By David Bear, Pittsburgh Post-Gazette
|Richard Pirko photo
This aerial shot of Moundbuilders Country Club in Newark, Ohio, above, reveals the ancient Octagon and Circle, earthen embankments built by Hopewell Indians nearly 2,000 years ago.
Click photo for larger image.
NEWARK, Ohio -- On first glance, the circular earthen embankment abutting state Route 79 between a shopping mall and car dealerships isn't particularly awesome.
But consider this: It was created nearly 2,000 years ago, making it among the oldest man-made structures in North America.
But built how, why and by whom? Those are the mysteries of this sprawling grass- and tree-covered mound and others in this bustling central Ohio town.
The massive stone Mayan and Aztec edifices of Mexico and Central America offer irrefutable evidence of the advanced civilizations that existed there long before the Europeans arrived. But these remnants of even older architectural accomplishments lie within a three-hour drive from Pittsburgh.
These mounds have mystified people since Isaac Stadden stumbled on them in October 1800. The early pioneer was hunting deer in the woodlands south of Raccoon Creek, a tributary of the Licking River, when he happened upon this high embankment. Returning the next day with his wife, Stadden explored what turned out to be a perfect circle 1,200 feet in diameter with level-topped walls that ranged between 8 feet and 14 feet high, depending on the outside terrain. A deep ditch ran around the inside walls, enclosing a leveled area of 26 acres, with three small mounds in the center.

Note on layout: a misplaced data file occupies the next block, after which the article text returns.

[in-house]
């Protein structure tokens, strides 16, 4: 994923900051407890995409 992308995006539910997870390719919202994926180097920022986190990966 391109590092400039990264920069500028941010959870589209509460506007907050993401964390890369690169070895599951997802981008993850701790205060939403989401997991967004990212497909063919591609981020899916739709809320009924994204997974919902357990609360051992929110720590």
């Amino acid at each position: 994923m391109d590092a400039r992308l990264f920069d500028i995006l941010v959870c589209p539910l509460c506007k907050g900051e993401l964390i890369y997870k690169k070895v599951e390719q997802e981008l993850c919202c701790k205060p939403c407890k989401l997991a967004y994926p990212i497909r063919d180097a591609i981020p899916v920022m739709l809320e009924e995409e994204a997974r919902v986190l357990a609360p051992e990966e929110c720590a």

Subsequent explorations revealed at least four other major structures spread across four square miles: another circle nearly as large joining an octagon with walls 610 feet long; a square enclosure 930 feet on a side and an even larger oval. Broad avenues defined by low, parallel embankments ran between openings in the geometric structures.
Neither the Staddens nor any of those who came later to marvel at the discoveries could more than guess about who had built them or for what purpose. Even the Native Americans living there could offer no answers.
Apart from small burial mounds inside the oval structure, there were few tangible artifacts to provide clues. Someone had moved more than 7 million cubic feet of dirt with extraordinary dedication and piled it with precision into complicated and exacting shapes.